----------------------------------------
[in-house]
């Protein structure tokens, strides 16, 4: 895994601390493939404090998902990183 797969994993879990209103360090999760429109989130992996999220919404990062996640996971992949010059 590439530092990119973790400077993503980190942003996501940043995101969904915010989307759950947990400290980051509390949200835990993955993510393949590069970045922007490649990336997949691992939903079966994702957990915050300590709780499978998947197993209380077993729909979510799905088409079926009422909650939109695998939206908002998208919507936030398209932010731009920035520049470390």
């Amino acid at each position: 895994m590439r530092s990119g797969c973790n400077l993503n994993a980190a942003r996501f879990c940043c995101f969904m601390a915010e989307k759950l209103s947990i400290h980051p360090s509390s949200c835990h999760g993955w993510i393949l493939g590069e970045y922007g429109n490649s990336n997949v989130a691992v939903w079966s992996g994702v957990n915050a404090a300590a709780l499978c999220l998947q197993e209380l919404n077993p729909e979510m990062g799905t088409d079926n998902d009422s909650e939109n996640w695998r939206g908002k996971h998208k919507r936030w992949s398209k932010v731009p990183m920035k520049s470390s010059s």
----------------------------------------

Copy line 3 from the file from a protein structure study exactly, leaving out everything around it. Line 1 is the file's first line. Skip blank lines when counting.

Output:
């Amino acid at each position: 895994m590439r530092s990119g797969c973790n400077l993503n994993a980190a942003r996501f879990c940043c995101f969904m601390a915010e989307k759950l209103s947990i400290h980051p360090s509390s949200c835990h999760g993955w993510i393949l493939g590069e970045y922007g429109n490649s990336n997949v989130a691992v939903w079966s992996g994702v957990n915050a404090a300590a709780l499978c999220l998947q197993e209380l919404n077993p729909e979510m990062g799905t088409d079926n998902d009422s909650e939109n996640w695998r939206g908002k996971h998208k919507r936030w992949s398209k932010v731009p990183m920035k520049s470390s010059s």